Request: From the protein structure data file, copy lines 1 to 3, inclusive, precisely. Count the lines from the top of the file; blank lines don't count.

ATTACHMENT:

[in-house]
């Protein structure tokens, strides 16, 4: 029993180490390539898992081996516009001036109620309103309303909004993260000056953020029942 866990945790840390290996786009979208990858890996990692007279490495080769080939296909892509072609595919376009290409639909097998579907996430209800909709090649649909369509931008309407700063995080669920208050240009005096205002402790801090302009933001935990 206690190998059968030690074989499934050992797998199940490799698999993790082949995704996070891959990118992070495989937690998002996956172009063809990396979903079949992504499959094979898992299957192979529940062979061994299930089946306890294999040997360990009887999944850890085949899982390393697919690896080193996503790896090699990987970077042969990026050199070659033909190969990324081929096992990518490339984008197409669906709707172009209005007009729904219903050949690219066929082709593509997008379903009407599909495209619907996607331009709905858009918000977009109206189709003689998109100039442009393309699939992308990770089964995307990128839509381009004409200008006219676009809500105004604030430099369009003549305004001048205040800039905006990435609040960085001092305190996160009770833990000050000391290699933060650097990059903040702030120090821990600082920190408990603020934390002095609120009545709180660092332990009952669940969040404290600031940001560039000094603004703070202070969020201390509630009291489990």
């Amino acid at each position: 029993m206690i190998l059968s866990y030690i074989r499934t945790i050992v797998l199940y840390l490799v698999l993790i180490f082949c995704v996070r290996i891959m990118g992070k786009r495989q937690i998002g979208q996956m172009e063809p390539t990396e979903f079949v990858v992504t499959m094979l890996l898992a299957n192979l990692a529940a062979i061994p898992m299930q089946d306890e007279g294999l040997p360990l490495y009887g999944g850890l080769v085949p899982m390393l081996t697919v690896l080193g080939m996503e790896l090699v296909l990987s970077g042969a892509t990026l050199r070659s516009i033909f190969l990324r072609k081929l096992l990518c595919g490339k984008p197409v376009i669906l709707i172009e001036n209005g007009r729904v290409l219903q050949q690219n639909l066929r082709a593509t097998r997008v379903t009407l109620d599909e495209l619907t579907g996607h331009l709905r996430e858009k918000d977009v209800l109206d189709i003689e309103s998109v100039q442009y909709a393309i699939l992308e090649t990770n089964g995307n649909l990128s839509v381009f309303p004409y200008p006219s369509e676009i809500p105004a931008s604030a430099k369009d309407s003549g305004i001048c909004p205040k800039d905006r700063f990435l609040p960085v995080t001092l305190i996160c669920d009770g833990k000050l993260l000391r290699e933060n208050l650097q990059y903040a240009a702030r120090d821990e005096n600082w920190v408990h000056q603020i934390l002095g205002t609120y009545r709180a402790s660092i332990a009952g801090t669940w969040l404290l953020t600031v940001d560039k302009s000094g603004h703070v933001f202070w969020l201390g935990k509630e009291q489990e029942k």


[in-house]
């Protein structure tokens, strides 16, 4: 029993180490390539898992081996516009001036109620309103309303909004993260000056953020029942 866990945790840390290996786009979208990858890996990692007279490495080769080939296909892509072609595919376009290409639909097998579907996430209800909709090649649909369509931008309407700063995080669920208050240009005096205002402790801090302009933001935990 206690190998059968030690074989499934050992797998199940490799698999993790082949995704996070891959990118992070495989937690998002996956172009063809990396979903079949992504499959094979898992299957192979529940062979061994299930089946306890294999040997360990009887999944850890085949899982390393697919690896080193996503790896090699990987970077042969990026050199070659033909190969990324081929096992990518490339984008197409669906709707172009209005007009729904219903050949690219066929082709593509997008379903009407599909495209619907996607331009709905858009918000977009109206189709003689998109100039442009393309699939992308990770089964995307990128839509381009004409200008006219676009809500105004604030430099369009003549305004001048205040800039905006990435609040960085001092305190996160009770833990000050000391290699933060650097990059903040702030120090821990600082920190408990603020934390002095609120009545709180660092332990009952669940969040404290600031940001560039000094603004703070202070969020201390509630009291489990």
């Amino acid at each position: 029993m206690i190998l059968s866990y030690i074989r499934t945790i050992v797998l199940y840390l490799v698999l993790i180490f082949c995704v996070r290996i891959m990118g992070k786009r495989q937690i998002g979208q996956m172009e063809p390539t990396e979903f079949v990858v992504t499959m094979l890996l898992a299957n192979l990692a529940a062979i061994p898992m299930q089946d306890e007279g294999l040997p360990l490495y009887g999944g850890l080769v085949p899982m390393l081996t697919v690896l080193g080939m996503e790896l090699v296909l990987s970077g042969a892509t990026l050199r070659s516009i033909f190969l990324r072609k081929l096992l990518c595919g490339k984008p197409v376009i669906l709707i172009e001036n209005g007009r729904v290409l219903q050949q690219n639909l066929r082709a593509t097998r997008v379903t009407l109620d599909e495209l619907t579907g996607h331009l709905r996430e858009k918000d977009v209800l109206d189709i003689e309103s998109v100039q442009y909709a393309i699939l992308e090649t990770n089964g995307n649909l990128s839509v381009f309303p004409y200008p006219s369509e676009i809500p105004a931008s604030a430099k369009d309407s003549g305004i001048c909004p205040k800039d905006r700063f990435l609040p960085v995080t001092l305190i996160c669920d009770g833990k000050l993260l000391r290699e933060n208050l650097q990059y903040a240009a702030r120090d821990e005096n600082w920190v408990h000056q603020i934390l002095g205002t609120y009545r709180a402790s660092i332990a009952g801090t669940w969040l404290l953020t600031v940001d560039k302009s000094g603004h703070v933001f202070w969020l201390g935990k509630e009291q489990e029942k």